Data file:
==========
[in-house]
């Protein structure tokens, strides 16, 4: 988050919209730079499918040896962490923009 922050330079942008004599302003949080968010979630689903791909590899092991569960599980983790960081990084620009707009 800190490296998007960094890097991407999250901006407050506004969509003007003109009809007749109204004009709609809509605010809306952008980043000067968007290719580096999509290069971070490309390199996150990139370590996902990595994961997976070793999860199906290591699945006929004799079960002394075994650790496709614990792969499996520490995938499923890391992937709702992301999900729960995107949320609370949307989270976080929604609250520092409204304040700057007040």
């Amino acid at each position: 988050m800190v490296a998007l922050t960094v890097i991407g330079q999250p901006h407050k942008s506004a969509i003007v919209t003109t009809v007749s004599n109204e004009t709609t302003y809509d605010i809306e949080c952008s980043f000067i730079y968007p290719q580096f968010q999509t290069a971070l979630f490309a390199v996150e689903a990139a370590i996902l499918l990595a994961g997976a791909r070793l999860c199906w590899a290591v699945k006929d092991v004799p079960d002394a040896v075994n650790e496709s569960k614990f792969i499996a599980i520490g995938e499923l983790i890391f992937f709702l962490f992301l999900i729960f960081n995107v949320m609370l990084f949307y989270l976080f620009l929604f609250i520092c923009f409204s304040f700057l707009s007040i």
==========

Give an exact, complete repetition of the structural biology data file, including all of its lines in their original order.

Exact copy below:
[in-house]
């Protein structure tokens, strides 16, 4: 988050919209730079499918040896962490923009 922050330079942008004599302003949080968010979630689903791909590899092991569960599980983790960081990084620009707009 800190490296998007960094890097991407999250901006407050506004969509003007003109009809007749109204004009709609809509605010809306952008980043000067968007290719580096999509290069971070490309390199996150990139370590996902990595994961997976070793999860199906290591699945006929004799079960002394075994650790496709614990792969499996520490995938499923890391992937709702992301999900729960995107949320609370949307989270976080929604609250520092409204304040700057007040």
């Amino acid at each position: 988050m800190v490296a998007l922050t960094v890097i991407g330079q999250p901006h407050k942008s506004a969509i003007v919209t003109t009809v007749s004599n109204e004009t709609t302003y809509d605010i809306e949080c952008s980043f000067i730079y968007p290719q580096f968010q999509t290069a971070l979630f490309a390199v996150e689903a990139a370590i996902l499918l990595a994961g997976a791909r070793l999860c199906w590899a290591v699945k006929d092991v004799p079960d002394a040896v075994n650790e496709s569960k614990f792969i499996a599980i520490g995938e499923l983790i890391f992937f709702l962490f992301l999900i729960f960081n995107v949320m609370l990084f949307y989270l976080f620009l929604f609250i520092c923009f409204s304040f700057l707009s007040i």